An E.S.R. Study of AgCl-NaCl Binary Mixtures
E.s.r. spectroscopy was used to study the microscopic structure and electronic properties of AgCl-NaCl solid solutions. After γ- or u.v. irradiation at or below 77 K, Ag2+ was observed as the hole-trapped centre, and depending on concentration, either localized or extended electron states were observed. At silver concentrations under 10%, the localized electron states were Ag atoms and at higher concentrations, they were conduction electrons confined to AgCl clusters. At the classical percolation limit (30 mol % Ag), a narrow conduction electron c.e.s.r. signal at g = 1.888 was observed; this was assigned to electrons in a AgCl-like band. The electrons giving rise to this signal sampled extended regions of the crystal and had a lifetime greatly extended over that observed for conduction electrons in pure AgCl. The c.e.s.r. lineshape was examined as a function of electron concentration and the observed asymmetry at low electron concentrations is discussed in terms of wavefunction localization in band tails. The exceptionally long conduction electron lifetime is explained in terms of the inability of the conduction electrons to move into zones containing the stationary Ag2+ centres. We suggest that Ag2+ centres formed in AgCl like regions rapidly recombine with electrons, while those in more NaCl-like regions are insulated therefrom. The AgCl-NaCl solid solutions were metastable, and the Ag2+ and c.e.s.r. parameters could be used to follow incipient phase separation.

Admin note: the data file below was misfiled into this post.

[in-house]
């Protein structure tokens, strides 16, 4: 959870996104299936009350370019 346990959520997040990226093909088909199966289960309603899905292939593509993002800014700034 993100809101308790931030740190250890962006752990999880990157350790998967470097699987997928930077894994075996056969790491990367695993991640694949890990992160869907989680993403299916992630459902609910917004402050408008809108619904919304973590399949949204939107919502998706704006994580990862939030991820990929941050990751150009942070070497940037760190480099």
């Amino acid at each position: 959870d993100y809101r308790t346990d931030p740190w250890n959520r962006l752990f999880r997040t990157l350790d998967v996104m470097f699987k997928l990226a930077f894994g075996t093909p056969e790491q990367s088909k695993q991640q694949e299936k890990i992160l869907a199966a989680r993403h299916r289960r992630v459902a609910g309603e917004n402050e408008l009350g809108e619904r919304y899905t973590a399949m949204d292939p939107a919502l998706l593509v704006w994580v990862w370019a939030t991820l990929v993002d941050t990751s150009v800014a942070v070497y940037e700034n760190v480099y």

Proceedings of the Royal Society of London Series A
- Pub Date:
- March 1984